Selenium125.1 µg227%
Sodium1280 mg53%
Zinc0.1 mg1%

Minerals are chemical elements required by your body to grow and stay healthy. There are two kinds of minerals: macrominerals and trace minerals. Macrominerals are needed by your body needs in larger amounts, while trace minerals are needed by your body in small amounts.

Sterols

NutrientAmountDV %
Cholesterol0 mg0%

Cholesterol is a fat like chemical compound that your body requires to build cell membranes and to produce vitamin D and hormones like estrogen and testosterone. Although your body makes all the cholesterol it needs, this nutrient is commonly found in foods like meat, eggs and cheese.

Miscellaneous

NutrientAmountDV %
Alcohol0 g-
Ash5.3 g-
Caffeine0 mg-
Theobromine0 mg-
Water5.8 g-

Calories Burn off Time

How long would it take to burn off Egg, White, Dried with 382 calories?

Physical ActivityTime
Bicycling - 10 mph or less80 minutes
Dancing69 minutes
Golfing69 minutes
Hiking64 minutes
Light Gardening69 minutes
Stretching127 minutes
Walking - 3.5 mph83 minutes
Weight Training - light workout106 minutes
Aerobics48 minutes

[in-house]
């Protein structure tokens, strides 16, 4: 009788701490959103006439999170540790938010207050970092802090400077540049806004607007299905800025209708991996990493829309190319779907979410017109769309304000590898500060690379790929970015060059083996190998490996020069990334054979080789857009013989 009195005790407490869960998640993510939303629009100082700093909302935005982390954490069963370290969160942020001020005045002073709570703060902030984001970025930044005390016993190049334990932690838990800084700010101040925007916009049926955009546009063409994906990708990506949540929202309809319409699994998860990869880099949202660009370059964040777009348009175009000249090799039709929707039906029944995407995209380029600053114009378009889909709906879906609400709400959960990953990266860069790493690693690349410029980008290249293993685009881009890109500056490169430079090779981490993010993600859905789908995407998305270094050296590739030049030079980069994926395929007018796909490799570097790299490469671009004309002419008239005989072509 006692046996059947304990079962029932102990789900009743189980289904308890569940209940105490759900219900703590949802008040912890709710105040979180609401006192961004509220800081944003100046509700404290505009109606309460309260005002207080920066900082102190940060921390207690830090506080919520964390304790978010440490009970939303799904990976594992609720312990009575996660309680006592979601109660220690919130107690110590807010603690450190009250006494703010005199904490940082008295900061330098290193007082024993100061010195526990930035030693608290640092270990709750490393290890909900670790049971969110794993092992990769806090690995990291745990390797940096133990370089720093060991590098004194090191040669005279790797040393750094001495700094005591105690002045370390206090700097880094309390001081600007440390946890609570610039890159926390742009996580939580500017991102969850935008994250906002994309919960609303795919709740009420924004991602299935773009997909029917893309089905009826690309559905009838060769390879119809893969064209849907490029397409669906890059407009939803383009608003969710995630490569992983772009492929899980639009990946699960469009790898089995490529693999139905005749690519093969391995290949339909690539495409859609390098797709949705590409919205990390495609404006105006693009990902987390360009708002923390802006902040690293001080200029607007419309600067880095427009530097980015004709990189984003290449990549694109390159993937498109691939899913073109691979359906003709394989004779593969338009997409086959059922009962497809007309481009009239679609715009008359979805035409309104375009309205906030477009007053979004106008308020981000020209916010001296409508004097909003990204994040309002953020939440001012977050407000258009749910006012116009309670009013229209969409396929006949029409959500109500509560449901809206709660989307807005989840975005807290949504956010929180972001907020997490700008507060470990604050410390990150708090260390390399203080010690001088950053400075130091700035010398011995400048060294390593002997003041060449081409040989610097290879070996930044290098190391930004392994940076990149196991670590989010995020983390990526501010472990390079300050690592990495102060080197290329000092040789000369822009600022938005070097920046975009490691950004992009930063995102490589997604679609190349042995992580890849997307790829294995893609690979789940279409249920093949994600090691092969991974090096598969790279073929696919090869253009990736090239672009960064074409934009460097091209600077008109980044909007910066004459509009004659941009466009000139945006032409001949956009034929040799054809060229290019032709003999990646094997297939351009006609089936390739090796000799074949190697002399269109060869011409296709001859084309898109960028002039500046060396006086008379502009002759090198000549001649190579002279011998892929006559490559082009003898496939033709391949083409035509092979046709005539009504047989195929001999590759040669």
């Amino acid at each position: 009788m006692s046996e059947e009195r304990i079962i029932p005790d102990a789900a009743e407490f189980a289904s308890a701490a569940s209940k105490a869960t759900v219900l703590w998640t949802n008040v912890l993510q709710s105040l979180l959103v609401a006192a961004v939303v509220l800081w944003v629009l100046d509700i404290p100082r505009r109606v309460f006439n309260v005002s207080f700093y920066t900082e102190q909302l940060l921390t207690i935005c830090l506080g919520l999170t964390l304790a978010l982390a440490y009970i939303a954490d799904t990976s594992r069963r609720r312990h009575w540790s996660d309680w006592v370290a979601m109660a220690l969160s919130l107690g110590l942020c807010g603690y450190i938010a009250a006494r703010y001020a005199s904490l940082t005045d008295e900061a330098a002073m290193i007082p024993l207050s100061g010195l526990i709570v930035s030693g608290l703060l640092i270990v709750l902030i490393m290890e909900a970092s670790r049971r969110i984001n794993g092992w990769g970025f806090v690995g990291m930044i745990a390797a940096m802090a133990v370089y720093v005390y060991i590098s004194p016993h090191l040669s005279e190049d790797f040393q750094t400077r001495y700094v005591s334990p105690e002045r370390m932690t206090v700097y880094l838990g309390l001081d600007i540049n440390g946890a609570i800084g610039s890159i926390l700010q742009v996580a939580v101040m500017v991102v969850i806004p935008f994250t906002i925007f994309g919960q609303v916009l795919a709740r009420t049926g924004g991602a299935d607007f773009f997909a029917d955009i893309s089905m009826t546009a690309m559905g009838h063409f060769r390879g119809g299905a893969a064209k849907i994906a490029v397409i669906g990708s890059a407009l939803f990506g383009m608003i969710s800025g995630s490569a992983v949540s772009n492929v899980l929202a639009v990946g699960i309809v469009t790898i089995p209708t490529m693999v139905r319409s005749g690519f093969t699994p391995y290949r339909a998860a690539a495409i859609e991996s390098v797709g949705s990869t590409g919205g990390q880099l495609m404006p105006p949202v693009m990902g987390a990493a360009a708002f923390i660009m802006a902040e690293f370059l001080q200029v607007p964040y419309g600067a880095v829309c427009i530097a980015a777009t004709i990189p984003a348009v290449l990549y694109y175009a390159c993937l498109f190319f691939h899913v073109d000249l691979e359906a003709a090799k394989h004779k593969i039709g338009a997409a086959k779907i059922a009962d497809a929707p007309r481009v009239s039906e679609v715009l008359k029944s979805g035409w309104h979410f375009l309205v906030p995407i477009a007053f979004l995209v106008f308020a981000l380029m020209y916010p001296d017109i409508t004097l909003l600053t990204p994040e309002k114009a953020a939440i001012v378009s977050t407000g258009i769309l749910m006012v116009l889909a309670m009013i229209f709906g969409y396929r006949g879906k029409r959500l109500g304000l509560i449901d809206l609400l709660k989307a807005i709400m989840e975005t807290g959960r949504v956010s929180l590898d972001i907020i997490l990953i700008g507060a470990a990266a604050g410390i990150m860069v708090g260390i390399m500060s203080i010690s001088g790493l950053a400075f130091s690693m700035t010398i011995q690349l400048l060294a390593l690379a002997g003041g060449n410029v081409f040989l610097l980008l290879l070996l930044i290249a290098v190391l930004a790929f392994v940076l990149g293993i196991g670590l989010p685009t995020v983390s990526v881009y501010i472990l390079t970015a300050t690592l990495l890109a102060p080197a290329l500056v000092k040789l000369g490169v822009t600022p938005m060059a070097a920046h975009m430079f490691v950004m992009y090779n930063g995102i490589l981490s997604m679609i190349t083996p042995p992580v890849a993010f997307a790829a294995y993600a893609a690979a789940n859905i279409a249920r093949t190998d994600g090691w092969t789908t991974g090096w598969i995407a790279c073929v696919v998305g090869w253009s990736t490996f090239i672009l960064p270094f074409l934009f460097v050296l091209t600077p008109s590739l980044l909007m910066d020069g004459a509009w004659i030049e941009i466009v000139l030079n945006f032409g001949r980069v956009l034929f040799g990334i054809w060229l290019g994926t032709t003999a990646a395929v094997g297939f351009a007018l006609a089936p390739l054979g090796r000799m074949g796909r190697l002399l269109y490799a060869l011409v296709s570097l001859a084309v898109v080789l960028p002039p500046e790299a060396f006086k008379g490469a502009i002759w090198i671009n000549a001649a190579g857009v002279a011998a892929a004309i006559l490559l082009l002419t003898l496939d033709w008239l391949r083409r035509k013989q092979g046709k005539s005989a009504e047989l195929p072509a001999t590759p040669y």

Basketball52 minutes
Bicycling - 10 mph or more39 minutes
Running - 5 mph39 minutes
Swimming45 minutes
Walking - 4.5 mph50 minutes
Weight Training - vigorous workout52 minutes

* Values estimated based on person weighting 154 lbs.

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Footnotes

Percent daily values are based on a 2,000 calorie reference diet. Factors like age, gender and level of physical activity may affect your daily required values.
Nutrition data based on the USDA National Nutrient Database for Standard Reference, Release 28.
The editorial opinions regarding food value or quality in this website are given without warranty, and are not intended to replace medical advice or a nutritionist guidance.

Dietary Recommendations

A healthy eating pattern that accounts for all foods and beverages within an appropriate calorie level could help achieve and maintain a healthy weight and reduce the risk of chronic disease. Healthy eating habits include the following:

  • Vegetables from all subgroups, including dark, green, red and orange vegetables and also beans and peas
  • A variety of whole fruits
  • Grains with at least half of which are whole grains
  • Low or fat free dairy products, including milk, yogurt, cheese and/or fortified soy beverages
  • Protein foods, including seafood, lean meats and poultry, eggs and nuts
  • Oils with limited amounts of saturated fats and trans fats, added sugars, and sodium